1. The soaring and gliding performance of the black vulture has been analysed and the following conclusions are drawn.

  2. The wing span of the bird is altered in flight so that it may perform two tasks efficiently. First, that it may soar in rising currents of air for which a low sinking speed and thus a large wing span are required. Secondly, that it may penetrate into wind without undue loss of height for which a reduced wing area is desirable. Adjustment of the wing geometry towards the optimum soaring configuration is achieved by bending forward and opening the primary tip feathers.

  3. Since the airflow readily separates from the flat primary feathers at high angle of attack, these feathers, which are emarginated, are parted to form slots. The alula also presumably assists in delaying the flow separation over the primaries.

  4. It is unlikely that the opening of the primaries reduces the vortex drag.

In 1950 Raspet published an interesting paper giving the glide performance of the black vulture (Coragyps atratus atratus). The sinking speed of several birds of this species was measured by flying in formation with them in a light sailplane and estimating the relative rate of descent. Prior knowledge of the sinking speed of the sailplane then enabled the performance of the bird to be determined.

It was discovered that the bird had two distinct types of gliding flight, which were designated soaring and gliding. When soaring the bird circles in a rising current of air, usually a thermal, and remains aloft without flapping its wings; to do this a low sinking speed in still air is required. When gliding, on the other hand, the bird travels over ground possibly looking for food or possibly travelling from thermal to thermal. To do this a low rate of sink combined with a comparatively large airspeed is required, because it may be necessary to penetrate into the prevailing wind. It appears that the black vulture, in common with other land-soaring birds, satisfies these two requirements by altering the geometry of its wings. When soaring the primary tip feathers may be spread and the leading edge of the wing is bent forward slightly; when gliding the primaries are closed and bent backwards. Typical wing planforms are reproduced from Aymar (1935) in Fig. 1. Some good photographs of these birds can be seen in the works of Aymar (1935), Storer (1948) and Barlee (1953). When soaring with a wind crossing the thermal the birds appear to combine both types of flight; wings fully open on the downwind part of the circuit and slightly closed when completing the turn into wind. In this way the bird manages to remain within the thermal at zero or negative sinking speed.

Fig. 1.

Sketches of wings of black vulture.

Fig. 1.

Sketches of wings of black vulture.

The opening of the wing feathers clearly increases the span of the wing and thereby reduces the trailing vortex, or induced drag, but probably at the expense of increasing the profile drag slightly. The minimum sinking speed is proportional to , where CD, is the profile drag coefficient and b is the wing span; thus it is apparent that an increase of b, even with a similar proportionate increase of CD, is beneficial. For fast gliding, on the other hand, the vortex drag, which decreases with the square of the speed, becomes relatively less important than the profile drag, which increases with the square of the speed; then it is beneficial to reduce the area of the wing by reducing the wing span.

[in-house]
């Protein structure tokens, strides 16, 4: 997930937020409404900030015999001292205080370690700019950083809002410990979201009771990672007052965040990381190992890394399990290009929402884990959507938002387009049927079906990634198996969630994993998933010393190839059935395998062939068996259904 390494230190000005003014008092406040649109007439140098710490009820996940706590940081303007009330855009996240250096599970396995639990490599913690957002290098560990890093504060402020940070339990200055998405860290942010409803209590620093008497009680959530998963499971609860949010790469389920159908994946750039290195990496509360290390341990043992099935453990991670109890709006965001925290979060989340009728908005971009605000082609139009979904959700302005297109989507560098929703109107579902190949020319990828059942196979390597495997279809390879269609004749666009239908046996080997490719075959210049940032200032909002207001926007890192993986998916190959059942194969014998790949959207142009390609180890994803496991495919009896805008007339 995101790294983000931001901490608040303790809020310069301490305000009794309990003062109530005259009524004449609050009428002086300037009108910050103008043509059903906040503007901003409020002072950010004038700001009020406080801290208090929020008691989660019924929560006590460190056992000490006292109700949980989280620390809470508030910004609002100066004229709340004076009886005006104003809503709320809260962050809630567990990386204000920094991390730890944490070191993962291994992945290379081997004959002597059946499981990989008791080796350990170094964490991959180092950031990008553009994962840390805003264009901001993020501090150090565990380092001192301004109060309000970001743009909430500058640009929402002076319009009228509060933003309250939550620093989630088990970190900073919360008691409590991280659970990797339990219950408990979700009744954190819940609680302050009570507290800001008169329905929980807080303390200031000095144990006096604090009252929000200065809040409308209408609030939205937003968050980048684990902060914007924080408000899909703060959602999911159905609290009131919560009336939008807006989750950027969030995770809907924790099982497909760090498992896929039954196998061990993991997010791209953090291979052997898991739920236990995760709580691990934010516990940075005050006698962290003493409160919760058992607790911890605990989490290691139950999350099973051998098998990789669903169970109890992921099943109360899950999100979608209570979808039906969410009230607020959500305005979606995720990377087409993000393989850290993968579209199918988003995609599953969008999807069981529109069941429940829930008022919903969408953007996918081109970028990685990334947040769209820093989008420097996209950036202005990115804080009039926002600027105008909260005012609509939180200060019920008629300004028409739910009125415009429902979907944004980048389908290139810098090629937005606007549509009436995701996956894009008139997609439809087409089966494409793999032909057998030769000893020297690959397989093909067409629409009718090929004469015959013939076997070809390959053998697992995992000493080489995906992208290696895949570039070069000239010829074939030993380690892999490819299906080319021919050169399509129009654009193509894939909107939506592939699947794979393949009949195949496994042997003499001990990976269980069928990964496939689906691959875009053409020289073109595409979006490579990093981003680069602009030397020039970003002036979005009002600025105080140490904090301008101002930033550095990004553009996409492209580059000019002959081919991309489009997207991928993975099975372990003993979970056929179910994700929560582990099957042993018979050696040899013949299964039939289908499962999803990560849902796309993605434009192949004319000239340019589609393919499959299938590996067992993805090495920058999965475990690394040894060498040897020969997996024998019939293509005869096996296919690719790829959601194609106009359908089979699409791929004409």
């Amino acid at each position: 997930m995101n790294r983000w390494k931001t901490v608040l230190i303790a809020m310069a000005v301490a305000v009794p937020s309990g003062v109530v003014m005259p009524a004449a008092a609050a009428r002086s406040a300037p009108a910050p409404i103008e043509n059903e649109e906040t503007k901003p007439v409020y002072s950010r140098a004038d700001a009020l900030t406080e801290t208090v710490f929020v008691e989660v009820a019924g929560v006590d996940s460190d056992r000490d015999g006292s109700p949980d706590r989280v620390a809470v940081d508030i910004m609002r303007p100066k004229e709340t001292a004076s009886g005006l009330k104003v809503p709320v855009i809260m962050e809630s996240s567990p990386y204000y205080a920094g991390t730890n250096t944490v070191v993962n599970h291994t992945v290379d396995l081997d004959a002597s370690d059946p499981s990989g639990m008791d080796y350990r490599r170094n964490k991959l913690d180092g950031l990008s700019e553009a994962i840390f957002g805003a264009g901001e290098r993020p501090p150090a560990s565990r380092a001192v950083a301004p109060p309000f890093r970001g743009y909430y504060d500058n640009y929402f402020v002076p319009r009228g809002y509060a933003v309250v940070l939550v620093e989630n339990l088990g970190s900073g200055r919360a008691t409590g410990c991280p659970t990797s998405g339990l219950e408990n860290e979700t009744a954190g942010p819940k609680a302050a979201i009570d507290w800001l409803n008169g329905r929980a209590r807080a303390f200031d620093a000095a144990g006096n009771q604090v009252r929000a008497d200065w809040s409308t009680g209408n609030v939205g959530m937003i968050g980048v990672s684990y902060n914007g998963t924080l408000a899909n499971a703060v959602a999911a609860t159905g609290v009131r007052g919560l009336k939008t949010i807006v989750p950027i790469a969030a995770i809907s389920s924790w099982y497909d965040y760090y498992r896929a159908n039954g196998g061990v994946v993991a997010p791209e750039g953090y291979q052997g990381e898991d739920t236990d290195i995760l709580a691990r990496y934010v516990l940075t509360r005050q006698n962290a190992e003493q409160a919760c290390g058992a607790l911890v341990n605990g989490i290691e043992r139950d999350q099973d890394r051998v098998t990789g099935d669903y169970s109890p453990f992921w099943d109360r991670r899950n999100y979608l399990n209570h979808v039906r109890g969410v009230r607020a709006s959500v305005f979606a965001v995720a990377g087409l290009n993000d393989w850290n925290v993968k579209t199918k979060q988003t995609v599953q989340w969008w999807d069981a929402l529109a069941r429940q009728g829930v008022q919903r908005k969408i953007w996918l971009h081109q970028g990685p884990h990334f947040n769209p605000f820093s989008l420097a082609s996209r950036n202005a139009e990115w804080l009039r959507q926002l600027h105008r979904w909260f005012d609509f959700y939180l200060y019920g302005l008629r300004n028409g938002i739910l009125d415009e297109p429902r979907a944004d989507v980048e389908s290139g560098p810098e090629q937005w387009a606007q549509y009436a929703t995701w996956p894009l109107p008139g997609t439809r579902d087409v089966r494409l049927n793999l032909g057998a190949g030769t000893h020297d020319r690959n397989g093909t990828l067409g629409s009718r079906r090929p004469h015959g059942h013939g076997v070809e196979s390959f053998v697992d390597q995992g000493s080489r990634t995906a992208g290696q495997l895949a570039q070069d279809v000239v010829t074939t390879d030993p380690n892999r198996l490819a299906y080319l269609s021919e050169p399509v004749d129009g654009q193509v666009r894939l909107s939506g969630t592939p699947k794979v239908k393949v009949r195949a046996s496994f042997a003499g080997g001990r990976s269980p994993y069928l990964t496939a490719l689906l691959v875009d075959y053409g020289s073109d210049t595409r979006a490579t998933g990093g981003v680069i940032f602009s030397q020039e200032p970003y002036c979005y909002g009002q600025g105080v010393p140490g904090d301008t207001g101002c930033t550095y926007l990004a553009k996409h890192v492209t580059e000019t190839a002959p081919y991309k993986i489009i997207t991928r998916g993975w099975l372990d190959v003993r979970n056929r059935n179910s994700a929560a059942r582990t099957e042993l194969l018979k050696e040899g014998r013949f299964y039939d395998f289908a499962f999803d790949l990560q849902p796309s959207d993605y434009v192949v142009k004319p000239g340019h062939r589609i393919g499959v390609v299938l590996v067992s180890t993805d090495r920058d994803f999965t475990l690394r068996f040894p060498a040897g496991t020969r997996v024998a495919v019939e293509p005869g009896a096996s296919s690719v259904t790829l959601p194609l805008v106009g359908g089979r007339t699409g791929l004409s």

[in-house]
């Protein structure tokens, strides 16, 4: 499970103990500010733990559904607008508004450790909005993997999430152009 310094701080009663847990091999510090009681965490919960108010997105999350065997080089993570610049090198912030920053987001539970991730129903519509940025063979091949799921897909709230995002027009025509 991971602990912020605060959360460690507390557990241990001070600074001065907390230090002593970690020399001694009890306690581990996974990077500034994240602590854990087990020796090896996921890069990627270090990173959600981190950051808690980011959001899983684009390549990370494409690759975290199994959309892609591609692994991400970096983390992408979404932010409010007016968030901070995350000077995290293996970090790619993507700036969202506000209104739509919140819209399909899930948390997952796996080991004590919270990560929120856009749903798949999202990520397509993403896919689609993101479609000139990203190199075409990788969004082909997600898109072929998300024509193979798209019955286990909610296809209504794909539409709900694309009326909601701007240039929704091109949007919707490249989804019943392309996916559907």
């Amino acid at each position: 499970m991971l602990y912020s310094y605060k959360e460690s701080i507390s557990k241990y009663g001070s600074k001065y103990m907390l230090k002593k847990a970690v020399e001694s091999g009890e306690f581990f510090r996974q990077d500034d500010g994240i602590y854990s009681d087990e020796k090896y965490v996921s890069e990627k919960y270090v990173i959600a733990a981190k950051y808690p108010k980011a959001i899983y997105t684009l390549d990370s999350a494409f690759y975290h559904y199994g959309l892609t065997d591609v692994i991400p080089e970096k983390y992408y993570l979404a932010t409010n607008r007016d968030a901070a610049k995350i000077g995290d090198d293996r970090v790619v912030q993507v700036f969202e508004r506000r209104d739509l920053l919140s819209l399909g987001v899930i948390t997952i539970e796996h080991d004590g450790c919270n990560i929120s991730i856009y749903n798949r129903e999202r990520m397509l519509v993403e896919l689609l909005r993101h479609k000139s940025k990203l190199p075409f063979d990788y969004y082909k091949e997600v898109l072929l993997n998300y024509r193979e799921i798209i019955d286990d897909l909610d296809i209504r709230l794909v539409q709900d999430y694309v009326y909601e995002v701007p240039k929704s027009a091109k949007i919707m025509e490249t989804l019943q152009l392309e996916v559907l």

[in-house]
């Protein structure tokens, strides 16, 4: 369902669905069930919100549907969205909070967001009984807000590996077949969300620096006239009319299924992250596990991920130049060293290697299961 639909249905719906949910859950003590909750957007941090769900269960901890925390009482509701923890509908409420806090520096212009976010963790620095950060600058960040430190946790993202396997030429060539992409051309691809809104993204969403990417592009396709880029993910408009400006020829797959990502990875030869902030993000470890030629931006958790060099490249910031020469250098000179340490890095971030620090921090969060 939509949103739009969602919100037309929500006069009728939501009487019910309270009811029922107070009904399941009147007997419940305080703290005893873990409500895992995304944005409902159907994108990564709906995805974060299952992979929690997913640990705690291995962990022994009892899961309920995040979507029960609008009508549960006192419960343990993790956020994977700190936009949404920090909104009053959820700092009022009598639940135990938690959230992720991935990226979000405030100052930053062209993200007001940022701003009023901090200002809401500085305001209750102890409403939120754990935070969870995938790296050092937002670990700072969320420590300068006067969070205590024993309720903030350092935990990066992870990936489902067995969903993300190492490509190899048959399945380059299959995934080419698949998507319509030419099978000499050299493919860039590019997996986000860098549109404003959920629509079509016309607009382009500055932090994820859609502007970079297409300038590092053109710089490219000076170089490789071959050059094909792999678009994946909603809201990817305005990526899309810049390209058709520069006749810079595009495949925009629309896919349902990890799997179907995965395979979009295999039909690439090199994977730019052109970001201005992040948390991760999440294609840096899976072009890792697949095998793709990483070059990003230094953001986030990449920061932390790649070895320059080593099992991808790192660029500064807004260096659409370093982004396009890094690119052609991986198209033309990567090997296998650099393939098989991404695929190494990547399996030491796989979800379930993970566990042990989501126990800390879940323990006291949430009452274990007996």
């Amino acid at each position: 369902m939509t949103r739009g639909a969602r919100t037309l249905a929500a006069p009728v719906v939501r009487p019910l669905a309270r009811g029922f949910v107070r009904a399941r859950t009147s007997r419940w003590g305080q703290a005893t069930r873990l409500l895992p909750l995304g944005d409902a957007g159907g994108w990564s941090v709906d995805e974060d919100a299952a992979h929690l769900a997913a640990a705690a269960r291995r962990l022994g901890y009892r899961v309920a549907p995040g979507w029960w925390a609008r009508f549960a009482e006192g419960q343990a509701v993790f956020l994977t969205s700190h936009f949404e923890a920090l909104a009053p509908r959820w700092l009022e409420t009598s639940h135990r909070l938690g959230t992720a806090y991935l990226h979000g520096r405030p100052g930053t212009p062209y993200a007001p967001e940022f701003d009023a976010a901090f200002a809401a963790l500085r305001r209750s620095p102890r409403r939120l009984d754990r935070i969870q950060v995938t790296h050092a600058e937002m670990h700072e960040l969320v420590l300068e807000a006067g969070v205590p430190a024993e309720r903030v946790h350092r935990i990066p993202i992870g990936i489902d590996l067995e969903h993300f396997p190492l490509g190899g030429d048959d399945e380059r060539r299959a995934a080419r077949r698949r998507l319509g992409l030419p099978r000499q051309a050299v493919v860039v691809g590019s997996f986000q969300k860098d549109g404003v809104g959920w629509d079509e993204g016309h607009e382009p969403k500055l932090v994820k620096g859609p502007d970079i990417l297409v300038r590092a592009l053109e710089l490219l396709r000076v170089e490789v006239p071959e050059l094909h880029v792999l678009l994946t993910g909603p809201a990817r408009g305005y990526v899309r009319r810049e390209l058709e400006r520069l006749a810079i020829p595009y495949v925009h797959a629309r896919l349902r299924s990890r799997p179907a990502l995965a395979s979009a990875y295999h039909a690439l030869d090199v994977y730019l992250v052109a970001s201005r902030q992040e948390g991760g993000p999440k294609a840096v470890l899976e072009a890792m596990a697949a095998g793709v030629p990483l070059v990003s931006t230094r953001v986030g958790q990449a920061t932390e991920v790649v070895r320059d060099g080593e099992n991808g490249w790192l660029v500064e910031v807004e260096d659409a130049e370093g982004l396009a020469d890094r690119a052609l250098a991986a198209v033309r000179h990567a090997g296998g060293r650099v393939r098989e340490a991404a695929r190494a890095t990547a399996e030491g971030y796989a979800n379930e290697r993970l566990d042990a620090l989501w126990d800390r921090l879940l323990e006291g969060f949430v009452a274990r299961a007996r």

The purpose of the present paper is to re-examine in more detail Raspet’s measurements on the black vulture, to analyse the effect of opening the tip feathers and, in the light of this, to suggest the reason for the existence of slotted primary feathers on land-soaring birds.

Gliding flight

For this type of the flight the geometry of the wing planform is constant or nearly so. Thus, the rate of sink in still air, Vs, may be related to the equivalent air speed, Ve, by the usual performance equation
formula
where W is the all-up weight,

ρ is the prevailing air density,

ρ0 is the standard sea level density (1-23 kg./cu. m.),

S is the wing area,

b is the wing span,

e is the Oswald span efficiency factor.

Thus
formula
(Finding the minimum value of Vs, from this expression and assuming 5 to be proportional to b, yields the formula for minimum rate of sink quoted in the introduction.)

Raspet’s data for gliding flight are plotted as VsVe against

Ve4
in Fig. 2 and the measurements are seen to lie accurately on a straight line. Assuming

Fig. 2.

Gliding flight of black vulture.

Fig. 2.

Gliding flight of black vulture.

formula
the intercept of the line with the V8Ve axis yields b = 1·12 m. which is about 20% less than the value in the soaring flight configuration (b = 1·44 m.). Observation of the black vulture does indicate a change of wing span of this order (see Fig. 1).
Assuming that the wing area is also 20 % less than that of the soaring configuration, the slope of the line gives
formula
and, with a ratio of wetted area to wing area of about 2·5, the drag coefficient based on wetted area is 0·0026. The range of Reynolds’s number based on mean wing chord for the gliding flight is 2·9 × 105−4·4 × 105 and the drag coefficient of a smooth flat plate moving parallel to its plane at these Reynolds numbers varies from 0·0025 to 0·0020 if the boundary layer flow is laminar, and from 0·0059 to 0·0053 if it is turbulent. Hence, as noted by Raspet, the bird achieves a drag only slightly in excess of the value for a flat plate with laminar flow.